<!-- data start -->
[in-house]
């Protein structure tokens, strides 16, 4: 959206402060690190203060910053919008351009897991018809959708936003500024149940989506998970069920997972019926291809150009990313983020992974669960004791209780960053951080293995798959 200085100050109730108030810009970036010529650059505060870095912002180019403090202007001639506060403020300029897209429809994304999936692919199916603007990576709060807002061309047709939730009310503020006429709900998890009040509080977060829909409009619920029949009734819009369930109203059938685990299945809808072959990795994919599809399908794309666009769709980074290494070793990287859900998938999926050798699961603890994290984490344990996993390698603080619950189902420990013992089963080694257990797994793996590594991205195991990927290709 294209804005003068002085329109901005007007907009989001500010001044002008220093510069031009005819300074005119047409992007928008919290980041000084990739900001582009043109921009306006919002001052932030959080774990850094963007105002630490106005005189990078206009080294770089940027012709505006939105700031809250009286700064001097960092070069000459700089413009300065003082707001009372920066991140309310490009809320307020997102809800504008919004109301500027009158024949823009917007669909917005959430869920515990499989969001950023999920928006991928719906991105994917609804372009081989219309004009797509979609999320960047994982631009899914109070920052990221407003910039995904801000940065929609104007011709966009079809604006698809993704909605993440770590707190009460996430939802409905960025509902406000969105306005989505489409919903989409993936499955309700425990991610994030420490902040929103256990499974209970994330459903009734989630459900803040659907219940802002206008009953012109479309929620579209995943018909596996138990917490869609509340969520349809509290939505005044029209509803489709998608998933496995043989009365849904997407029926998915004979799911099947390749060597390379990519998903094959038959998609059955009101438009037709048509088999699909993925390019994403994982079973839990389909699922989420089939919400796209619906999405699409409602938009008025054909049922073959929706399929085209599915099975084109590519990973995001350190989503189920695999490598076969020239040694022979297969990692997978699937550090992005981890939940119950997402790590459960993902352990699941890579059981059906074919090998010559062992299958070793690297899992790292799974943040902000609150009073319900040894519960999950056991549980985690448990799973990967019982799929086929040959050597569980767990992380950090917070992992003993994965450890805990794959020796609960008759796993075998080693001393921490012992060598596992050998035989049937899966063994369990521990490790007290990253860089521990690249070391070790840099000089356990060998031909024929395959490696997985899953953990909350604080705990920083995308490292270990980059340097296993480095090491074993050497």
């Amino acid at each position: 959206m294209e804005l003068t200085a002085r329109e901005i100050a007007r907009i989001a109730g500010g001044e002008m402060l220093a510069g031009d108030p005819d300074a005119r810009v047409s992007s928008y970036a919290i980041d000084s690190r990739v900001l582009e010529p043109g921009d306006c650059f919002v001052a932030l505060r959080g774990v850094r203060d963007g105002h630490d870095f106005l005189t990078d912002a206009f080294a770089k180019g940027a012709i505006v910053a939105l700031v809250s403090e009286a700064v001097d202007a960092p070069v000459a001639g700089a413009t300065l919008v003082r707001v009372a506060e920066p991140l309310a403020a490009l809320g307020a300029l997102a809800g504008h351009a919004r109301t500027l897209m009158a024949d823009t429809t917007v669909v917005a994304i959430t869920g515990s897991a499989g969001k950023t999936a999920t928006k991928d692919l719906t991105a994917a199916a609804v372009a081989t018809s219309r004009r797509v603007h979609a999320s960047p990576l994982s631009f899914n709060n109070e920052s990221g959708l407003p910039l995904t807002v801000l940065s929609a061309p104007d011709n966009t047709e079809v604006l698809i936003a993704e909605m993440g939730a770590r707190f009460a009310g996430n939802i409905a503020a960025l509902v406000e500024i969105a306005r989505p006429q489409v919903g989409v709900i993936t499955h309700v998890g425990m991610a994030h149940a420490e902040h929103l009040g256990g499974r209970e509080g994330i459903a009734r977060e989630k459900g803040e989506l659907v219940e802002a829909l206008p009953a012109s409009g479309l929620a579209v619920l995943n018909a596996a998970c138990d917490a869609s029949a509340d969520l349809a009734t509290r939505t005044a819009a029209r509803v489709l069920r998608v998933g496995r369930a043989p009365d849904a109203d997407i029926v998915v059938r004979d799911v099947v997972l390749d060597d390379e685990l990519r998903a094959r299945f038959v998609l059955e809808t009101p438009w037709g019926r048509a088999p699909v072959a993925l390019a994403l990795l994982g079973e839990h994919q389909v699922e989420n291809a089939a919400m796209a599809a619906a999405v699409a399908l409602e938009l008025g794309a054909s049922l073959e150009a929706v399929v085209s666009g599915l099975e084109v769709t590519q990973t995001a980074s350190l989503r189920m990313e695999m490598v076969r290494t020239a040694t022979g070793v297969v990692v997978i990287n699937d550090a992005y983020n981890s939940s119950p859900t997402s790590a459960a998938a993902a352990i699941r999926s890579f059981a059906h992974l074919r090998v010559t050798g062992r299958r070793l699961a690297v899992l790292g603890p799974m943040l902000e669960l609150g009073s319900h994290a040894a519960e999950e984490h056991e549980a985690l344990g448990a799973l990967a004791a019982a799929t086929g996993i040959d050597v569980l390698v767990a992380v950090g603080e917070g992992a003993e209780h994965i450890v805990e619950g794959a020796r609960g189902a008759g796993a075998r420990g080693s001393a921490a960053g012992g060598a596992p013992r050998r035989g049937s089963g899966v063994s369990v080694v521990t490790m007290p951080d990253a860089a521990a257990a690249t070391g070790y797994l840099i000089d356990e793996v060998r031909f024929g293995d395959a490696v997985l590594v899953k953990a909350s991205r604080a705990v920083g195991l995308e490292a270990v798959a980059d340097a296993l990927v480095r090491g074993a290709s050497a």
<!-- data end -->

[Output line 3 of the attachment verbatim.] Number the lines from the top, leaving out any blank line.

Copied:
């Amino acid at each position: 959206m294209e804005l003068t200085a002085r329109e901005i100050a007007r907009i989001a109730g500010g001044e002008m402060l220093a510069g031009d108030p005819d300074a005119r810009v047409s992007s928008y970036a919290i980041d000084s690190r990739v900001l582009e010529p043109g921009d306006c650059f919002v001052a932030l505060r959080g774990v850094r203060d963007g105002h630490d870095f106005l005189t990078d912002a206009f080294a770089k180019g940027a012709i505006v910053a939105l700031v809250s403090e009286a700064v001097d202007a960092p070069v000459a001639g700089a413009t300065l919008v003082r707001v009372a506060e920066p991140l309310a403020a490009l809320g307020a300029l997102a809800g504008h351009a919004r109301t500027l897209m009158a024949d823009t429809t917007v669909v917005a994304i959430t869920g515990s897991a499989g969001k950023t999936a999920t928006k991928d692919l719906t991105a994917a199916a609804v372009a081989t018809s219309r004009r797509v603007h979609a999320s960047p990576l994982s631009f899914n709060n109070e920052s990221g959708l407003p910039l995904t807002v801000l940065s929609a061309p104007d011709n966009t047709e079809v604006l698809i936003a993704e909605m993440g939730a770590r707190f009460a009310g996430n939802i409905a503020a960025l509902v406000e500024i969105a306005r989505p006429q489409v919903g989409v709900i993936t499955h309700v998890g425990m991610a994030h149940a420490e902040h929103l009040g256990g499974r209970e509080g994330i459903a009734r977060e989630k459900g803040e989506l659907v219940e802002a829909l206008p009953a012109s409009g479309l929620a579209v619920l995943n018909a596996a998970c138990d917490a869609s029949a509340d969520l349809a009734t509290r939505t005044a819009a029209r509803v489709l069920r998608v998933g496995r369930a043989p009365d849904a109203d997407i029926v998915v059938r004979d799911v099947v997972l390749d060597d390379e685990l990519r998903a094959r299945f038959v998609l059955e809808t009101p438009w037709g019926r048509a088999p699909v072959a993925l390019a994403l990795l994982g079973e839990h994919q389909v699922e989420n291809a089939a919400m796209a599809a619906a999405v699409a399908l409602e938009l008025g794309a054909s049922l073959e150009a929706v399929v085209s666009g599915l099975e084109v769709t590519q990973t995001a980074s350190l989503r189920m990313e695999m490598v076969r290494t020239a040694t022979g070793v297969v990692v997978i990287n699937d550090a992005y983020n981890s939940s119950p859900t997402s790590a459960a998938a993902a352990i699941r999926s890579f059981a059906h992974l074919r090998v010559t050798g062992r299958r070793l699961a690297v899992l790292g603890p799974m943040l902000e669960l609150g009073s319900h994290a040894a519960e999950e984490h056991e549980a985690l344990g448990a799973l990967a004791a019982a799929t086929g996993i040959d050597v569980l390698v767990a992380v950090g603080e917070g992992a003993e209780h994965i450890v805990e619950g794959a020796r609960g189902a008759g796993a075998r420990g080693s001393a921490a960053g012992g060598a596992p013992r050998r035989g049937s089963g899966v063994s369990v080694v521990t490790m007290p951080d990253a860089a521990a257990a690249t070391g070790y797994l840099i000089d356990e793996v060998r031909f024929g293995d395959a490696v997985l590594v899953k953990a909350s991205r604080a705990v920083g195991l995308e490292a270990v798959a980059d340097a296993l990927v480095r090491g074993a290709s050497a």